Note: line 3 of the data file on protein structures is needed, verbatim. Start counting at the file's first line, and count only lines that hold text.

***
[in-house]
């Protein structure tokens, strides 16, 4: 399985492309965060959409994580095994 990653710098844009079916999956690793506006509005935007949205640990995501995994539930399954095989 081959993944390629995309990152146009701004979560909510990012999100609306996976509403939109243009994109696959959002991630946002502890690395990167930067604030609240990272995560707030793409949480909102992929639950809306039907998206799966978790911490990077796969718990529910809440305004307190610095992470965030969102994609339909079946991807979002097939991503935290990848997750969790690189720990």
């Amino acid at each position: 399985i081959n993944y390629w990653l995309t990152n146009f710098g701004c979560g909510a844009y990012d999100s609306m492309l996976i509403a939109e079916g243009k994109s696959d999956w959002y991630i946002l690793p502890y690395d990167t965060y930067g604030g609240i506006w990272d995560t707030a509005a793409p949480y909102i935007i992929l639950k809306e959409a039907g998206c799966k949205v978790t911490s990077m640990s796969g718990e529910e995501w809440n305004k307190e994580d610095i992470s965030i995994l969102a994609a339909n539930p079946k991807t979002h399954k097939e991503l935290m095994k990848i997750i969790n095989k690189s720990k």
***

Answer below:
């Amino acid at each position: 399985i081959n993944y390629w990653l995309t990152n146009f710098g701004c979560g909510a844009y990012d999100s609306m492309l996976i509403a939109e079916g243009k994109s696959d999956w959002y991630i946002l690793p502890y690395d990167t965060y930067g604030g609240i506006w990272d995560t707030a509005a793409p949480y909102i935007i992929l639950k809306e959409a039907g998206c799966k949205v978790t911490s990077m640990s796969g718990e529910e995501w809440n305004k307190e994580d610095i992470s965030i995994l969102a994609a339909n539930p079946k991807t979002h399954k097939e991503l935290m095994k990848i997750i969790n095989k690189s720990k």